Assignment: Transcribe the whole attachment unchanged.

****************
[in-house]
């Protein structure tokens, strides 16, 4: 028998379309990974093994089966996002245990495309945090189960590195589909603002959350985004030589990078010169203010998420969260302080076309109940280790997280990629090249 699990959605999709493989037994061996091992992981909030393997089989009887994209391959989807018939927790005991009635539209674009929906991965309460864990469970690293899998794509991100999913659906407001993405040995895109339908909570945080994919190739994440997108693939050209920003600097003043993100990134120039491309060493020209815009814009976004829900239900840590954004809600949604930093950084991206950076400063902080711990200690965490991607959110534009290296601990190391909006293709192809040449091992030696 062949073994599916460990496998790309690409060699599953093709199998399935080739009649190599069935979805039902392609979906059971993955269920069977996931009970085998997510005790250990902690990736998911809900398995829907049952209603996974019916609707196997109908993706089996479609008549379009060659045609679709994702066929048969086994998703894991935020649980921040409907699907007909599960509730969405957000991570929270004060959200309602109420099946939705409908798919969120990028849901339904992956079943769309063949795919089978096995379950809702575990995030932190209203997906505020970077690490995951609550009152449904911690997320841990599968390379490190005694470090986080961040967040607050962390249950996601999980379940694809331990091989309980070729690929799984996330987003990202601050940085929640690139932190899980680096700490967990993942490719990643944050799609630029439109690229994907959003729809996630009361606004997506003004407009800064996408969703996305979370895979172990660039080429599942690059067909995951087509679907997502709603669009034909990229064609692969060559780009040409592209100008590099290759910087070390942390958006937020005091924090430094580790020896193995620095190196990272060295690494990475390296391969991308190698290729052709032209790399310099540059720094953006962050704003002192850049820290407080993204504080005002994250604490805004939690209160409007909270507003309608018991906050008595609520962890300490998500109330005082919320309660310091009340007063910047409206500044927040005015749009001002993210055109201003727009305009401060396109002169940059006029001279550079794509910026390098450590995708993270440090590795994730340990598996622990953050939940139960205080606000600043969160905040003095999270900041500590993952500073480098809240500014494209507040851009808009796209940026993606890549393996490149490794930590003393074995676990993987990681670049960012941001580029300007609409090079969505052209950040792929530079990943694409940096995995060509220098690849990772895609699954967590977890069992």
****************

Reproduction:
[in-house]
């Protein structure tokens, strides 16, 4: 028998379309990974093994089966996002245990495309945090189960590195589909603002959350985004030589990078010169203010998420969260302080076309109940280790997280990629090249 699990959605999709493989037994061996091992992981909030393997089989009887994209391959989807018939927790005991009635539209674009929906991965309460864990469970690293899998794509991100999913659906407001993405040995895109339908909570945080994919190739994440997108693939050209920003600097003043993100990134120039491309060493020209815009814009976004829900239900840590954004809600949604930093950084991206950076400063902080711990200690965490991607959110534009290296601990190391909006293709192809040449091992030696 062949073994599916460990496998790309690409060699599953093709199998399935080739009649190599069935979805039902392609979906059971993955269920069977996931009970085998997510005790250990902690990736998911809900398995829907049952209603996974019916609707196997109908993706089996479609008549379009060659045609679709994702066929048969086994998703894991935020649980921040409907699907007909599960509730969405957000991570929270004060959200309602109420099946939705409908798919969120990028849901339904992956079943769309063949795919089978096995379950809702575990995030932190209203997906505020970077690490995951609550009152449904911690997320841990599968390379490190005694470090986080961040967040607050962390249950996601999980379940694809331990091989309980070729690929799984996330987003990202601050940085929640690139932190899980680096700490967990993942490719990643944050799609630029439109690229994907959003729809996630009361606004997506003004407009800064996408969703996305979370895979172990660039080429599942690059067909995951087509679907997502709603669009034909990229064609692969060559780009040409592209100008590099290759910087070390942390958006937020005091924090430094580790020896193995620095190196990272060295690494990475390296391969991308190698290729052709032209790399310099540059720094953006962050704003002192850049820290407080993204504080005002994250604490805004939690209160409007909270507003309608018991906050008595609520962890300490998500109330005082919320309660310091009340007063910047409206500044927040005015749009001002993210055109201003727009305009401060396109002169940059006029001279550079794509910026390098450590995708993270440090590795994730340990598996622990953050939940139960205080606000600043969160905040003095999270900041500590993952500073480098809240500014494209507040851009808009796209940026993606890549393996490149490794930590003393074995676990993987990681670049960012941001580029300007609409090079969505052209950040792929530079990943694409940096995995060509220098690849990772895609699954967590977890069992």